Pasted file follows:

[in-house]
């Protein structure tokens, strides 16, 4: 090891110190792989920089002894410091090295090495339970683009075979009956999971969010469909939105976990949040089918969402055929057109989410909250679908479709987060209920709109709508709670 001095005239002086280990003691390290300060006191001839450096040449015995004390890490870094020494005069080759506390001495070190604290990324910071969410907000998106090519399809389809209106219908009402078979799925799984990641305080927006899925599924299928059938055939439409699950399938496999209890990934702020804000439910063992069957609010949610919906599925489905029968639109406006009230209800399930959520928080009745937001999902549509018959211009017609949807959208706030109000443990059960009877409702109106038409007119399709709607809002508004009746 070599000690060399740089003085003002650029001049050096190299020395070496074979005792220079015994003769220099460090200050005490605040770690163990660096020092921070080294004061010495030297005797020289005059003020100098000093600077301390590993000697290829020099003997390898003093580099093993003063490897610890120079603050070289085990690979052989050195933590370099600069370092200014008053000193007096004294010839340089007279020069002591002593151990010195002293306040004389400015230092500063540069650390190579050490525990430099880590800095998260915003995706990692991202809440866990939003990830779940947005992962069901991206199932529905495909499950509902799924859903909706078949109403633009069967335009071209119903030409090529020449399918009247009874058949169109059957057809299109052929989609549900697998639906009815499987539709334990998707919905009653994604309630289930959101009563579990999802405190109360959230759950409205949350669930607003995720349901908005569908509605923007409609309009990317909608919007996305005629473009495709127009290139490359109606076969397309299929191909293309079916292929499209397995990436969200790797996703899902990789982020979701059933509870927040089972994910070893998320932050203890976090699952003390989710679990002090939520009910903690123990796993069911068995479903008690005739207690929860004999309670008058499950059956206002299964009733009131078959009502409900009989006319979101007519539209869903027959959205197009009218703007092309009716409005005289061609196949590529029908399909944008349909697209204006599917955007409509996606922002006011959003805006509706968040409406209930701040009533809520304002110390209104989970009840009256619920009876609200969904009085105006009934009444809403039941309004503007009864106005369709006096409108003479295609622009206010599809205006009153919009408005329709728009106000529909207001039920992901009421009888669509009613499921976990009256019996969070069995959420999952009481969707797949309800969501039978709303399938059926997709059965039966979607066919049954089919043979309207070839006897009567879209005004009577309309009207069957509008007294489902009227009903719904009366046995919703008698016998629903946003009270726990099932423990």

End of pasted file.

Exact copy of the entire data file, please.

[in-house]
């Protein structure tokens, strides 16, 4: 090891110190792989920089002894410091090295090495339970683009075979009956999971969010469909939105976990949040089918969402055929057109989410909250679908479709987060209920709109709508709670 001095005239002086280990003691390290300060006191001839450096040449015995004390890490870094020494005069080759506390001495070190604290990324910071969410907000998106090519399809389809209106219908009402078979799925799984990641305080927006899925599924299928059938055939439409699950399938496999209890990934702020804000439910063992069957609010949610919906599925489905029968639109406006009230209800399930959520928080009745937001999902549509018959211009017609949807959208706030109000443990059960009877409702109106038409007119399709709607809002508004009746 070599000690060399740089003085003002650029001049050096190299020395070496074979005792220079015994003769220099460090200050005490605040770690163990660096020092921070080294004061010495030297005797020289005059003020100098000093600077301390590993000697290829020099003997390898003093580099093993003063490897610890120079603050070289085990690979052989050195933590370099600069370092200014008053000193007096004294010839340089007279020069002591002593151990010195002293306040004389400015230092500063540069650390190579050490525990430099880590800095998260915003995706990692991202809440866990939003990830779940947005992962069901991206199932529905495909499950509902799924859903909706078949109403633009069967335009071209119903030409090529020449399918009247009874058949169109059957057809299109052929989609549900697998639906009815499987539709334990998707919905009653994604309630289930959101009563579990999802405190109360959230759950409205949350669930607003995720349901908005569908509605923007409609309009990317909608919007996305005629473009495709127009290139490359109606076969397309299929191909293309079916292929499209397995990436969200790797996703899902990789982020979701059933509870927040089972994910070893998320932050203890976090699952003390989710679990002090939520009910903690123990796993069911068995479903008690005739207690929860004999309670008058499950059956206002299964009733009131078959009502409900009989006319979101007519539209869903027959959205197009009218703007092309009716409005005289061609196949590529029908399909944008349909697209204006599917955007409509996606922002006011959003805006509706968040409406209930701040009533809520304002110390209104989970009840009256619920009876609200969904009085105006009934009444809403039941309004503007009864106005369709006096409108003479295609622009206010599809205006009153919009408005329709728009106000529909207001039920992901009421009888669509009613499921976990009256019996969070069995959420999952009481969707797949309800969501039978709303399938059926997709059965039966979607066919049954089919043979309207070839006897009567879209005004009577309309009207069957509008007294489902009227009903719904009366046995919703008698016998629903946003009270726990099932423990």